Yet if one sets up elements on a grid it is straightforward to allow the replacements for a given element to depend on its neighbors, as in the picture at the top of the next page. And if one does this, one immediately gets all sorts of fairly complicated patterns that are often not just purely nested—as illustrated in the pictures on the next page.

In Chapter 3 we discussed both ordinary one-dimensional substitution systems, in which every element is replaced at each step, and sequential substitution systems, in which just a single block of elements are replaced at each step. And what we did to find which block of elements should be replaced at a given step was to scan the whole sequence of elements from left to right.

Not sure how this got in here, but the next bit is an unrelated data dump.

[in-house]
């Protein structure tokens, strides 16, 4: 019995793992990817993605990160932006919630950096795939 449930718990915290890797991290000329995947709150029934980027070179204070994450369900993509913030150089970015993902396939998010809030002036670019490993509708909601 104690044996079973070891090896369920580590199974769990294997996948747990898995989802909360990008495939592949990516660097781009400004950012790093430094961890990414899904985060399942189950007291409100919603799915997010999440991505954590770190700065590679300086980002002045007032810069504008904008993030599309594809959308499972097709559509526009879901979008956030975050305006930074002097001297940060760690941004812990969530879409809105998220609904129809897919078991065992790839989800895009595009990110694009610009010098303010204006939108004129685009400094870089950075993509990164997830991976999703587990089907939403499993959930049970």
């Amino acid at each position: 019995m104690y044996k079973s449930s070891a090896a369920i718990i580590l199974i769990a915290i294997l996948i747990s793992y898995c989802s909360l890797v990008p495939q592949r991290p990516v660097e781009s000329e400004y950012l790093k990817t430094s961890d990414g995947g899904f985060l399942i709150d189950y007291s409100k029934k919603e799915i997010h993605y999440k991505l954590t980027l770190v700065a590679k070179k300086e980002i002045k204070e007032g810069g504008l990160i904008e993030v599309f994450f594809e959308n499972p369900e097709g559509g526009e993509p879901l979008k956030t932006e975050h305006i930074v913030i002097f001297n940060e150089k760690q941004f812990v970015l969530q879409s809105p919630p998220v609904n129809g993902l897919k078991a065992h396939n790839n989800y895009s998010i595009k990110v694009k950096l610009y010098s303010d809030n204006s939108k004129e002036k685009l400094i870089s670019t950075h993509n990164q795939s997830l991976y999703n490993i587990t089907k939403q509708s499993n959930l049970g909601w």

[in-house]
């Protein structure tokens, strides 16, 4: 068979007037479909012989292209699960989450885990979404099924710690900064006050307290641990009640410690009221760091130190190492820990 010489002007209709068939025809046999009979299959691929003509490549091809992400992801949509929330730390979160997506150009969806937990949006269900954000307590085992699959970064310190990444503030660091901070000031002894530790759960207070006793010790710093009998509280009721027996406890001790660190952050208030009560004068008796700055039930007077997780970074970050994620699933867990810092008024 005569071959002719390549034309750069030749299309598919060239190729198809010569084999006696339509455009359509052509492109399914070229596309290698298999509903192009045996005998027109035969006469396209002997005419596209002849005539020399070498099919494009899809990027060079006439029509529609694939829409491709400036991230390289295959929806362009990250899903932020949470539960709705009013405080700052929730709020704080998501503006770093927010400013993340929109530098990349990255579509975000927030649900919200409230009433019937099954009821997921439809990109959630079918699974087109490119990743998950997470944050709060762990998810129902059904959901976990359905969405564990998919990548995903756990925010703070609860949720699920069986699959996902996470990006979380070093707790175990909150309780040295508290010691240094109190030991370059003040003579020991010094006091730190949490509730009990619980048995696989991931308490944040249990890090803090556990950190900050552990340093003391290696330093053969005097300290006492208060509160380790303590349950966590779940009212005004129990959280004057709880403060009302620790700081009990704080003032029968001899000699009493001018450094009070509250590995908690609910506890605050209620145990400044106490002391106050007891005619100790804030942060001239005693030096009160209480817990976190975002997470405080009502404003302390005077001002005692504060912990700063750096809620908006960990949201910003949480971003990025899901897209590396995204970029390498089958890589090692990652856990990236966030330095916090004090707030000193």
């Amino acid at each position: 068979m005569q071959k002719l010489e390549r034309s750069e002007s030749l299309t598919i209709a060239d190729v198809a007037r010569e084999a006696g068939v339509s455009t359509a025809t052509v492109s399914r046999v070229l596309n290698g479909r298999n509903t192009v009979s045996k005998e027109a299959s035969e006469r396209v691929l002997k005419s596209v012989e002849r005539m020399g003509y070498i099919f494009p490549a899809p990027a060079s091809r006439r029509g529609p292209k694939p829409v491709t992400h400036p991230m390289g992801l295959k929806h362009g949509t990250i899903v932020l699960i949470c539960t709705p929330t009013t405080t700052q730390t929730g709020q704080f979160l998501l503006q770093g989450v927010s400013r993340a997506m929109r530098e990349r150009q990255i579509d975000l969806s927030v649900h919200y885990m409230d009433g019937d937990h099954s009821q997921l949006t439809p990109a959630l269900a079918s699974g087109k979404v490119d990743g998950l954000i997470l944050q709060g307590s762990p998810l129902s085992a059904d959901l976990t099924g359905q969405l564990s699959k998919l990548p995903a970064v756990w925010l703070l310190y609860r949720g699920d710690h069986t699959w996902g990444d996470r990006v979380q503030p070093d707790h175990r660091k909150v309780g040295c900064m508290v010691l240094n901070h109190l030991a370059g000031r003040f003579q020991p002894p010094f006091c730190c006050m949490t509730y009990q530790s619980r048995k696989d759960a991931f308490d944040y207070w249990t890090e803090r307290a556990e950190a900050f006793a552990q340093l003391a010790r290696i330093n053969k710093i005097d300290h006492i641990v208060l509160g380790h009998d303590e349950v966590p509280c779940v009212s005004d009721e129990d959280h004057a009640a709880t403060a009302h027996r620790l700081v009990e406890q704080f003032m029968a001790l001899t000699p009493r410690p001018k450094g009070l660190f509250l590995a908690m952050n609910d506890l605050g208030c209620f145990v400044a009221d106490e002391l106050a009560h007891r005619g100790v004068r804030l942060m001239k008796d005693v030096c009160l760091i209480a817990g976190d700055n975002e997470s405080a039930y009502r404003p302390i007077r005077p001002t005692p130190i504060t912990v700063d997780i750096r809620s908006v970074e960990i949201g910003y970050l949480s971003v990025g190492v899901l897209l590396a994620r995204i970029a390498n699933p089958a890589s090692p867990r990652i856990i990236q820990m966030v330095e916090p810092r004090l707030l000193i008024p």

Examples of fractal patterns produced by repeatedly applying the geometrical rules shown for a total of 12 steps. The details of each pattern are different, but in all cases the patterns have a nested overall structure. The presence of this nested structure is an inevitable consequence of the fact that the rule for replacing an element at a particular position does not depend in any way on other elements.

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From Stephen Wolfram: A New Kind of Science [citation]